This is not to say that Karl was bad for the team. Their spacing improved little by little and their ball movement improved a lot by a lot. Consider it short term loss for long term gain. The Kings had to wean themselves off of Cousins or Rudy Gay ISO plays and instill some real team basketball. Toward the end of the season, they were beginning to look functional, and, despite the change, Cousins was still able to butter his bread by barreling through opponents inside. Even as the offense underwent team-oriented evolution, Cousins attempted and made the third-most free throws in the league. The Kings as a whole attempted and made more than any team by a wide margin, due to the new up-tempo play. There is yet merit to the madness.
Oh boy. First we have to address the grossly overfed, fluorescent orange wearing, jumping jack doing, bagpipe playing elephant in the room. Karl and Cousins are reportedly not on great terms with one another. When rumors surfaced that Karl and other non-specific members of the Kings organization wanted to trade Cousins, Cousins felt betrayed. Deciphering what we can from the gossip column reporting of this particular summer saga, the two of them may not have been on speaking terms at one point. The rift forced the hands of Divac and team owner Vivek Ranadive, who showed open support for Cousins, leading others to question their commitment to Karl. Everyone has since pasted on a family photo smile, but tensions are high in Sacramento.
— DeMarcus Cousins (@boogiecousins) June 23, 2015
Now, onto the fun stuff. Without trading Cousins, the Kings added another center through the draft. Cauley-Stein is far and away the best defensive prospect of this year’s draft class, and should bolster the team’s rim protection tremendously. Perhaps more interestingly, he could allow Cousins to play power forward, which has long been a favorable option in Cousins’ eyes. Suddenly, the Kings’ frontcourt is comprised of the best offensive center in the game and the best incoming defensive center in the game. Playing the two of them simultaneously is potentially a dream turned reality.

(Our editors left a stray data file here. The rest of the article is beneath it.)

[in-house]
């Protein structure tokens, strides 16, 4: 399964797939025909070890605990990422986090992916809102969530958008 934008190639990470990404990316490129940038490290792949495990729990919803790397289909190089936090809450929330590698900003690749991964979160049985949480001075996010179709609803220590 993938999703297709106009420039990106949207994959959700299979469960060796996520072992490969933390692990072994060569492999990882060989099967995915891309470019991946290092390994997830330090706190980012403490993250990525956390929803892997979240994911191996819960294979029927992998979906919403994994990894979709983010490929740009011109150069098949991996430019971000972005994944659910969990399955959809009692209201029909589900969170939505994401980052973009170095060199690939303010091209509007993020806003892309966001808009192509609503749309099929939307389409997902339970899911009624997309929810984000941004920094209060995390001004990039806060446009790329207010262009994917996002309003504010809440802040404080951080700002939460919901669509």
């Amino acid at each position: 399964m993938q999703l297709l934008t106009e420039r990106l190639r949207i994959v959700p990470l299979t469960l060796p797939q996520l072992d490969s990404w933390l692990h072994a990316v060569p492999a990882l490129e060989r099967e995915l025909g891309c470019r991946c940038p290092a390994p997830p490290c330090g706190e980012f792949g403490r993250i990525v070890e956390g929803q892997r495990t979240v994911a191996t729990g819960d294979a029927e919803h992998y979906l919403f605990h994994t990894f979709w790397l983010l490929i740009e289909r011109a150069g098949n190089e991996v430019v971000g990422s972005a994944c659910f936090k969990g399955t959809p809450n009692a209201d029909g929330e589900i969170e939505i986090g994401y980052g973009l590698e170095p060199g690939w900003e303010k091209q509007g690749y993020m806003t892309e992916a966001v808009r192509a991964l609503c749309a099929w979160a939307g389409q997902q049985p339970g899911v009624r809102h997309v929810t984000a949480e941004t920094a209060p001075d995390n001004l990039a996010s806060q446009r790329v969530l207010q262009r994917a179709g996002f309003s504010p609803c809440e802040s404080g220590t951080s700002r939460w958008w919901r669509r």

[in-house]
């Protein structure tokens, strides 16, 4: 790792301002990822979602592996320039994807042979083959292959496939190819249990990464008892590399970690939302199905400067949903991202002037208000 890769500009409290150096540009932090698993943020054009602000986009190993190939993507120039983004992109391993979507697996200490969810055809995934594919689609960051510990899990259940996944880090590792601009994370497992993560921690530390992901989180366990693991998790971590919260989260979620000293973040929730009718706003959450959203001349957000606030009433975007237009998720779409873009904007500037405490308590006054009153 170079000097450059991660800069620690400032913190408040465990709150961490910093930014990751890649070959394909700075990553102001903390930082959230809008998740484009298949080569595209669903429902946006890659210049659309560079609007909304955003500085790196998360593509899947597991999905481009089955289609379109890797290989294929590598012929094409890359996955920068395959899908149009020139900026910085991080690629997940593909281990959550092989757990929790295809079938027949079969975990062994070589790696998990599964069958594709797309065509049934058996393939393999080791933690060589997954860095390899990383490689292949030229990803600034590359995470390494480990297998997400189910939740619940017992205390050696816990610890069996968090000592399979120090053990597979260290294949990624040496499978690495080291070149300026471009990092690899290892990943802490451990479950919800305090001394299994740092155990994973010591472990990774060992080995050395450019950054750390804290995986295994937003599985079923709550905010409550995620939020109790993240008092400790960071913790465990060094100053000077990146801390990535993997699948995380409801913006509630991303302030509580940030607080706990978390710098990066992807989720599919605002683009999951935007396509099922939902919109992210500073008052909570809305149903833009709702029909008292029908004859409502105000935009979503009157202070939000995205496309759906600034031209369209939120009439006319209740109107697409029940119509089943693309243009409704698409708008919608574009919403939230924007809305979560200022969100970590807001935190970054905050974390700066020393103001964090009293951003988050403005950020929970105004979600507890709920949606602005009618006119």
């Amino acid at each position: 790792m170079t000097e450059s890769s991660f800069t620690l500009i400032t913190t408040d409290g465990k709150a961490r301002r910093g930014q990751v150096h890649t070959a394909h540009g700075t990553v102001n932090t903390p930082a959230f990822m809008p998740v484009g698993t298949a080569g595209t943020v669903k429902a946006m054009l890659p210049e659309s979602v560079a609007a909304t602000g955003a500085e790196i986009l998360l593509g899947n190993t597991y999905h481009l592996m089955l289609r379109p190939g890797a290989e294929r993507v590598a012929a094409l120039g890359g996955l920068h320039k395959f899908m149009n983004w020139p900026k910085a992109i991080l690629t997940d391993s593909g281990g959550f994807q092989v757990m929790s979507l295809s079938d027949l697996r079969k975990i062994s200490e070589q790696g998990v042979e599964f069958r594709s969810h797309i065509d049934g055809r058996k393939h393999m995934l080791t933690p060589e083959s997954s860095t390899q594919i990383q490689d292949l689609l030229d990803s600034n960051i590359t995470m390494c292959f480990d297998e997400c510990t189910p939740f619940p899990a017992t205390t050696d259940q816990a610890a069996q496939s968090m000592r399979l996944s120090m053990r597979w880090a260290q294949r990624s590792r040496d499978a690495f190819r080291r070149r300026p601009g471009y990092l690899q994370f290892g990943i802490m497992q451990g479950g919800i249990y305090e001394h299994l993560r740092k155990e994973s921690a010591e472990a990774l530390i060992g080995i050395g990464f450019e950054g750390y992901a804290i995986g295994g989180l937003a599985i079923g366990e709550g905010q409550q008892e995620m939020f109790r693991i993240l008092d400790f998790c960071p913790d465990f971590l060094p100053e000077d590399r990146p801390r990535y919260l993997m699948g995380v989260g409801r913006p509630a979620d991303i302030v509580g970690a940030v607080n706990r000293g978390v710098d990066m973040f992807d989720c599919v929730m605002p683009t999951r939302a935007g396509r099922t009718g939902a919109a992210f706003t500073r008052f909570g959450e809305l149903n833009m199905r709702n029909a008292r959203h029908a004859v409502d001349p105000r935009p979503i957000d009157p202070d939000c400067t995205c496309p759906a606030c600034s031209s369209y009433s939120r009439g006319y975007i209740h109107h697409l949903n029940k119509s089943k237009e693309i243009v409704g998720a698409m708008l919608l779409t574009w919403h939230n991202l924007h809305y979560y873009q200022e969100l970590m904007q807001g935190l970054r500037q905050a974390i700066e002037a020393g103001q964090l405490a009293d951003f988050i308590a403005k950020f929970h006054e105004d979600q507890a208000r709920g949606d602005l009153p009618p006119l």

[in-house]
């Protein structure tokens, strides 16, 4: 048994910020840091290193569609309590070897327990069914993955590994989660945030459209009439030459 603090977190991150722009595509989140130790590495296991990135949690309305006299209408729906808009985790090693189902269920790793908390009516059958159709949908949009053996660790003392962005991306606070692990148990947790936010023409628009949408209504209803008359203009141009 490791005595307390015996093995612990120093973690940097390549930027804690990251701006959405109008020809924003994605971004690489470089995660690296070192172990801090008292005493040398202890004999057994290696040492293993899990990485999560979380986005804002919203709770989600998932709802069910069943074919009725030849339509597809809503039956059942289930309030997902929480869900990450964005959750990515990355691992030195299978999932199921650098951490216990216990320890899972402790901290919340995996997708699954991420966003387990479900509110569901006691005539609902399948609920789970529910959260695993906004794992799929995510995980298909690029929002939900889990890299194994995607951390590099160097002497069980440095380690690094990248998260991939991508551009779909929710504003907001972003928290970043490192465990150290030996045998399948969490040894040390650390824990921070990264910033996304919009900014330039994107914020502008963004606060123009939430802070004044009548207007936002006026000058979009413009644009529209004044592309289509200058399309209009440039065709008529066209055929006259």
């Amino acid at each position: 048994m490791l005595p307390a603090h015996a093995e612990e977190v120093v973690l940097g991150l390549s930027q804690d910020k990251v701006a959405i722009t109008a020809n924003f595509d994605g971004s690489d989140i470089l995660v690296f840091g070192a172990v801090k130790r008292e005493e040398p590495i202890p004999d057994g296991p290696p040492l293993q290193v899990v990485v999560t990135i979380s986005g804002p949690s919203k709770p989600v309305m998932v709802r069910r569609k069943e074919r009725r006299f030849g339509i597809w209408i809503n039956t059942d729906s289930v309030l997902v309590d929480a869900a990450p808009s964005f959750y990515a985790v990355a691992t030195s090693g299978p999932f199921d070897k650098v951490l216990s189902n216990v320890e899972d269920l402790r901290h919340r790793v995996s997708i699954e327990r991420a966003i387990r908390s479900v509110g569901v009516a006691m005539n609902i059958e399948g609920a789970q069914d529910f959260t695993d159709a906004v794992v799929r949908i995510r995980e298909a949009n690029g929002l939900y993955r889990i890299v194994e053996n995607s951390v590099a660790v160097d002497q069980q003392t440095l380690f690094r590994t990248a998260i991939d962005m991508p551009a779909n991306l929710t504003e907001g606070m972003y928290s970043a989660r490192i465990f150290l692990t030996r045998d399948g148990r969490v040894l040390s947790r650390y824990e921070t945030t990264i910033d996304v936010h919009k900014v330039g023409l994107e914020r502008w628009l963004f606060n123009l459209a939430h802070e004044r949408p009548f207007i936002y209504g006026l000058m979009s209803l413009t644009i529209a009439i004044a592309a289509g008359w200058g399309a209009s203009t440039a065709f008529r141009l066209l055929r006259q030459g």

On top of the Cauley-Stein addition, the Kings signed a slew of solid free agents. Chief among them is downtrodden floor general Rajon Rondo, who needs a good fit as much as the Kings do after his embarrassing stint in with the Dallas Mavericks. Although frequently (read, "accurately") painted as an abrasive character with a sometimes detrimental locker room presence, he is a skilled facilitator, and the Kings believe that he will feel at home playing with close friend, Gay. If Rondo can bounce back in Sacramento, the Kings will bounce back with him. His talent as a distributor could grease the wheels of the Karl offense, but pace remains a question mark since he tends to chew up clock looking for that stat-padding assist instead of moving the ball.